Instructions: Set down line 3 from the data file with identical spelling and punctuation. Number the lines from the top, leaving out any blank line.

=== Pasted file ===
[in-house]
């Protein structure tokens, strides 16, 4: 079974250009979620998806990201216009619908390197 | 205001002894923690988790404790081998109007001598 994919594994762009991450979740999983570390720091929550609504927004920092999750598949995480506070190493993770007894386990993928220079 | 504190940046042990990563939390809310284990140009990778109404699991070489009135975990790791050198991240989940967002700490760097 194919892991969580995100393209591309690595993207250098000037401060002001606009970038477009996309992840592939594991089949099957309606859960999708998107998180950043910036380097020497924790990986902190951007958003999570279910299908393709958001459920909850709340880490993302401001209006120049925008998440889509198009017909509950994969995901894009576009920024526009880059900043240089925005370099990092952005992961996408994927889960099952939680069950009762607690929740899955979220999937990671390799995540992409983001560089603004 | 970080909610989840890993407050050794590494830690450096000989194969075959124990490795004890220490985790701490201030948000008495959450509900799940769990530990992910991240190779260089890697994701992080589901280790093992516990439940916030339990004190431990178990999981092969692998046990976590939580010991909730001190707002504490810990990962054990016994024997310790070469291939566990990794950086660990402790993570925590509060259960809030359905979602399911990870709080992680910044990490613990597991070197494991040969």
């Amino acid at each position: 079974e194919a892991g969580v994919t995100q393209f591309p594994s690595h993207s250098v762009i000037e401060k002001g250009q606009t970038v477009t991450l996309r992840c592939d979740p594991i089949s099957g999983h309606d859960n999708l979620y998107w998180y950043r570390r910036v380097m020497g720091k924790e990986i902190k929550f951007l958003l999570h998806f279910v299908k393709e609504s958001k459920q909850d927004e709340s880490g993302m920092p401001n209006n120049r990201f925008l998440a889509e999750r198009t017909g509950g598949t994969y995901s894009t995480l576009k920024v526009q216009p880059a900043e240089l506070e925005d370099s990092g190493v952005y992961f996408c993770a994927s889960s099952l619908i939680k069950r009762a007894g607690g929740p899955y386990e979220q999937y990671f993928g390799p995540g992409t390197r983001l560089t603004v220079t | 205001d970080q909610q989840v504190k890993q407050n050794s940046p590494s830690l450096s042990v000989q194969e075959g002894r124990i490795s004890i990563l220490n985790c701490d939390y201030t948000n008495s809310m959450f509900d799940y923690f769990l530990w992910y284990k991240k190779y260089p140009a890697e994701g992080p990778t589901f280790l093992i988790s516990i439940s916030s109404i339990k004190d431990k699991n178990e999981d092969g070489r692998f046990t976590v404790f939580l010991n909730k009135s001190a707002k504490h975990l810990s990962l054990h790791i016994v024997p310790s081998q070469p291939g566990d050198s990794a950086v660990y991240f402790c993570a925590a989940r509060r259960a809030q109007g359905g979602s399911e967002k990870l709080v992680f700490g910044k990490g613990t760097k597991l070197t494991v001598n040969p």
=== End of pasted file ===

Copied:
């Amino acid at each position: 079974e194919a892991g969580v994919t995100q393209f591309p594994s690595h993207s250098v762009i000037e401060k002001g250009q606009t970038v477009t991450l996309r992840c592939d979740p594991i089949s099957g999983h309606d859960n999708l979620y998107w998180y950043r570390r910036v380097m020497g720091k924790e990986i902190k929550f951007l958003l999570h998806f279910v299908k393709e609504s958001k459920q909850d927004e709340s880490g993302m920092p401001n209006n120049r990201f925008l998440a889509e999750r198009t017909g509950g598949t994969y995901s894009t995480l576009k920024v526009q216009p880059a900043e240089l506070e925005d370099s990092g190493v952005y992961f996408c993770a994927s889960s099952l619908i939680k069950r009762a007894g607690g929740p899955y386990e979220q999937y990671f993928g390799p995540g992409t390197r983001l560089t603004v220079t | 205001d970080q909610q989840v504190k890993q407050n050794s940046p590494s830690l450096s042990v000989q194969e075959g002894r124990i490795s004890i990563l220490n985790c701490d939390y201030t948000n008495s809310m959450f509900d799940y923690f769990l530990w992910y284990k991240k190779y260089p140009a890697e994701g992080p990778t589901f280790l093992i988790s516990i439940s916030s109404i339990k004190d431990k699991n178990e999981d092969g070489r692998f046990t976590v404790f939580l010991n909730k009135s001190a707002k504490h975990l810990s990962l054990h790791i016994v024997p310790s081998q070469p291939g566990d050198s990794a950086v660990y991240f402790c993570a925590a989940r509060r259960a809030q109007g359905g979602s399911e967002k990870l709080v992680f700490g910044k990490g613990t760097k597991l070197t494991v001598n040969p």